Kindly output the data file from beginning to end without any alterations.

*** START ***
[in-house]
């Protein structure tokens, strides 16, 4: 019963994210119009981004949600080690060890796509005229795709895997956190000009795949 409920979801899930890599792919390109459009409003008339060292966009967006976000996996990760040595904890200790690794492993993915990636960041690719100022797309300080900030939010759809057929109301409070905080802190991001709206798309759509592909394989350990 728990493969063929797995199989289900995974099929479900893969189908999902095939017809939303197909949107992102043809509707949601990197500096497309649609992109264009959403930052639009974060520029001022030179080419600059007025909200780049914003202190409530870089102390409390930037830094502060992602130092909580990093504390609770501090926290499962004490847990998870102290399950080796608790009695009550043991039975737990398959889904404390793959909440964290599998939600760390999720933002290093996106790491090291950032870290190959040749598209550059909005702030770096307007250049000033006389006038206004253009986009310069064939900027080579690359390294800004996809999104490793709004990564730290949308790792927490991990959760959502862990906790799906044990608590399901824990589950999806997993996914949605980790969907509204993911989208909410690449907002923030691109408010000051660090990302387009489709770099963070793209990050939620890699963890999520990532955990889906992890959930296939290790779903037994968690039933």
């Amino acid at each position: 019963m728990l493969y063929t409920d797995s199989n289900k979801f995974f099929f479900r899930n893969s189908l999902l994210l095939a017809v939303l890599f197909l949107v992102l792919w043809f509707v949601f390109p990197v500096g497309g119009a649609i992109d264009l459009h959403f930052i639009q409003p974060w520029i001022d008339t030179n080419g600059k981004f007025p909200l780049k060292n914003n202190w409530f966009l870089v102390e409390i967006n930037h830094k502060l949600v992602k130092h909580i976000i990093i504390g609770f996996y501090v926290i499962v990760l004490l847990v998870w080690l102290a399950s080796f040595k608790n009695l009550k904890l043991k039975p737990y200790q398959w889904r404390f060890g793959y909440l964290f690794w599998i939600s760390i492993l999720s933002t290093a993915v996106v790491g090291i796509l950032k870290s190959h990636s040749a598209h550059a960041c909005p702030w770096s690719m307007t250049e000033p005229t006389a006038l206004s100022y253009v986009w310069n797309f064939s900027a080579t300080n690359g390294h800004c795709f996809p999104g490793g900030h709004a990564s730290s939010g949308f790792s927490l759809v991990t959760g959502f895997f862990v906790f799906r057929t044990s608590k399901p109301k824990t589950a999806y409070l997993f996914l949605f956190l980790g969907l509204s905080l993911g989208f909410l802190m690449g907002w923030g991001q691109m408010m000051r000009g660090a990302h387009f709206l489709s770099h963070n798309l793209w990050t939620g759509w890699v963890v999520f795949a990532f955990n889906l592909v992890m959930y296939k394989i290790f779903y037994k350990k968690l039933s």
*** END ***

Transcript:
[in-house]
């Protein structure tokens, strides 16, 4: 019963994210119009981004949600080690060890796509005229795709895997956190000009795949 409920979801899930890599792919390109459009409003008339060292966009967006976000996996990760040595904890200790690794492993993915990636960041690719100022797309300080900030939010759809057929109301409070905080802190991001709206798309759509592909394989350990 728990493969063929797995199989289900995974099929479900893969189908999902095939017809939303197909949107992102043809509707949601990197500096497309649609992109264009959403930052639009974060520029001022030179080419600059007025909200780049914003202190409530870089102390409390930037830094502060992602130092909580990093504390609770501090926290499962004490847990998870102290399950080796608790009695009550043991039975737990398959889904404390793959909440964290599998939600760390999720933002290093996106790491090291950032870290190959040749598209550059909005702030770096307007250049000033006389006038206004253009986009310069064939900027080579690359390294800004996809999104490793709004990564730290949308790792927490991990959760959502862990906790799906044990608590399901824990589950999806997993996914949605980790969907509204993911989208909410690449907002923030691109408010000051660090990302387009489709770099963070793209990050939620890699963890999520990532955990889906992890959930296939290790779903037994968690039933």
């Amino acid at each position: 019963m728990l493969y063929t409920d797995s199989n289900k979801f995974f099929f479900r899930n893969s189908l999902l994210l095939a017809v939303l890599f197909l949107v992102l792919w043809f509707v949601f390109p990197v500096g497309g119009a649609i992109d264009l459009h959403f930052i639009q409003p974060w520029i001022d008339t030179n080419g600059k981004f007025p909200l780049k060292n914003n202190w409530f966009l870089v102390e409390i967006n930037h830094k502060l949600v992602k130092h909580i976000i990093i504390g609770f996996y501090v926290i499962v990760l004490l847990v998870w080690l102290a399950s080796f040595k608790n009695l009550k904890l043991k039975p737990y200790q398959w889904r404390f060890g793959y909440l964290f690794w599998i939600s760390i492993l999720s933002t290093a993915v996106v790491g090291i796509l950032k870290s190959h990636s040749a598209h550059a960041c909005p702030w770096s690719m307007t250049e000033p005229t006389a006038l206004s100022y253009v986009w310069n797309f064939s900027a080579t300080n690359g390294h800004c795709f996809p999104g490793g900030h709004a990564s730290s939010g949308f790792s927490l759809v991990t959760g959502f895997f862990v906790f799906r057929t044990s608590k399901p109301k824990t589950a999806y409070l997993f996914l949605f956190l980790g969907l509204s905080l993911g989208f909410l802190m690449g907002w923030g991001q691109m408010m000051r000009g660090a990302h387009f709206l489709s770099h963070n798309l793209w990050t939620g759509w890699v963890v999520f795949a990532f955990n889906l592909v992890m959930y296939k394989i290790f779903y037994k350990k968690l039933s």